Firm’s UK building division sees sales hike
Vinci’s decision to be more picky around which jobs it took on helped sales across its UK building division rise by 7% to £429m last year.
Towards the end of 2018, the French-owned group announced its UK construction arm would be taking “a more selective approach” to taking on new business.
In accounts posted on Companies House, Vinci’s UK construction business said the hike in the division’s revenue was mainly the result of securing significant new work in the north west of England, including work starting at the Royal Blackburn hospital and the Patterson building at the Christie hospital in Withington, Manchester.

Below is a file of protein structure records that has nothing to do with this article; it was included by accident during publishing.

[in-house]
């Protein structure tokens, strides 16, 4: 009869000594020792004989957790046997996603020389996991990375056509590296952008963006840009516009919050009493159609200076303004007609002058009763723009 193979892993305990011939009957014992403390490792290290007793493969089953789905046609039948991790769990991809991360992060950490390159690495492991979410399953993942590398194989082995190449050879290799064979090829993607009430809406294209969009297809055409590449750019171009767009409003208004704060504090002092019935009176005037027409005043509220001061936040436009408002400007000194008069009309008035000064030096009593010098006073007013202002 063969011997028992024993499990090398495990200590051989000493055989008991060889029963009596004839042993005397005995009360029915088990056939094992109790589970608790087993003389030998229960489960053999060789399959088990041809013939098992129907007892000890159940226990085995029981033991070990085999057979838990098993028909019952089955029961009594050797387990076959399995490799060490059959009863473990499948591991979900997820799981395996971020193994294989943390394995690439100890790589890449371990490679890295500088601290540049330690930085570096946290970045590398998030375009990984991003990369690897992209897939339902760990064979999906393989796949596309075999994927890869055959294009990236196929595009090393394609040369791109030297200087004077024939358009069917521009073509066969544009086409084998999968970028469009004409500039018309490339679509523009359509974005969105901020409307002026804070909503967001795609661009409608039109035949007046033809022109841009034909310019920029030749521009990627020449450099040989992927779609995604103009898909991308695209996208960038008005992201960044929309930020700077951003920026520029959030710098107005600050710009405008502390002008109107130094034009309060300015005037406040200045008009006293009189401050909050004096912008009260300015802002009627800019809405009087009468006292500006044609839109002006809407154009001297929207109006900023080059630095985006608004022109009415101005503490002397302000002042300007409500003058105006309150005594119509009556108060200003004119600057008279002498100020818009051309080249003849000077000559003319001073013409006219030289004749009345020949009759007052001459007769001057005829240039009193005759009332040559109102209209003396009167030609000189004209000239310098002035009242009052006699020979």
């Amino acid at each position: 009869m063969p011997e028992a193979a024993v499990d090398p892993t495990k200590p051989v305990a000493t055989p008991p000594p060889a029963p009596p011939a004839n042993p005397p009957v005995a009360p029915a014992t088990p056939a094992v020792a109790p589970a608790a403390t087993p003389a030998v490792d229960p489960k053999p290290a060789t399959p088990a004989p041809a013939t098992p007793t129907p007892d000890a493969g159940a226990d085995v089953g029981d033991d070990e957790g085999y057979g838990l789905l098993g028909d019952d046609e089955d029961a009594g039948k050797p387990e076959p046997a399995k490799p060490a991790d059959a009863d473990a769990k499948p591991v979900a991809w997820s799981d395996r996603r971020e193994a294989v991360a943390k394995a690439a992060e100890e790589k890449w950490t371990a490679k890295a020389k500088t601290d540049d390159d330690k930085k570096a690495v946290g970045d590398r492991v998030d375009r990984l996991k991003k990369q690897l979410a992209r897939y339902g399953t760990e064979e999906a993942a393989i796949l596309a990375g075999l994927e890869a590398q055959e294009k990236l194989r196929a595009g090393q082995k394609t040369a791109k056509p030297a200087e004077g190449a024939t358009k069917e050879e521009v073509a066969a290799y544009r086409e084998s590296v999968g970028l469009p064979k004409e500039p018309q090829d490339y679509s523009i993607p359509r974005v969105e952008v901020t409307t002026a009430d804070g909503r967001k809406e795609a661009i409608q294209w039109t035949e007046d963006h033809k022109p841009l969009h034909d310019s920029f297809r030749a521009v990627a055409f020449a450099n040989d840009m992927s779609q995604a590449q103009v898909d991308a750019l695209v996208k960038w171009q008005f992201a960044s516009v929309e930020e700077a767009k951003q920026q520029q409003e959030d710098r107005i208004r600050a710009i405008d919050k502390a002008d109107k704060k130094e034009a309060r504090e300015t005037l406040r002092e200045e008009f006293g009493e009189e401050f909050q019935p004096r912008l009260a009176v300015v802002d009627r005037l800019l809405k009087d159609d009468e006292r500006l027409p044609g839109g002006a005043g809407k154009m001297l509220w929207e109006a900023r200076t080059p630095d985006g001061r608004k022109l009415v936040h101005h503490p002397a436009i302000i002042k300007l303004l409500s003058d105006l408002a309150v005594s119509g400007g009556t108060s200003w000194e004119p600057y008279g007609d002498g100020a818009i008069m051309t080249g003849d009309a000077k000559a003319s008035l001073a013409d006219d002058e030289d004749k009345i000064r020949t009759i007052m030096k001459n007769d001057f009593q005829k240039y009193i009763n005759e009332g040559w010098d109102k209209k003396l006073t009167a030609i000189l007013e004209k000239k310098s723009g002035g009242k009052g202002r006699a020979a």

Vinci’s civils business, which trades under the Taylor Woodrow name, saw sales slip 23% to £165m, with the blame being laid squarely on delays to the start of HS2. Together with Balfour Beatty and transport planning consultancy Systra, Vinci is signed up to build one of HS2’s key stations, Old Oak Common, in west London (pictured).
The group’s operating profit last year rose 78% to £16m on turnover of £904m, while pre-tax profit rose 69% to £17m.
Its overall operating margin improved by six basis points to 1.8%.
In its outlook for 2020, Vinci warned uncertainties would remain around the manner of the UK’s Brexit deal negotiations.
The accounts, which were signed off on 5 March by chairman Jerome Stubler who took over from Bruno Dupety last year, made no reference to the coronavirus pandemic.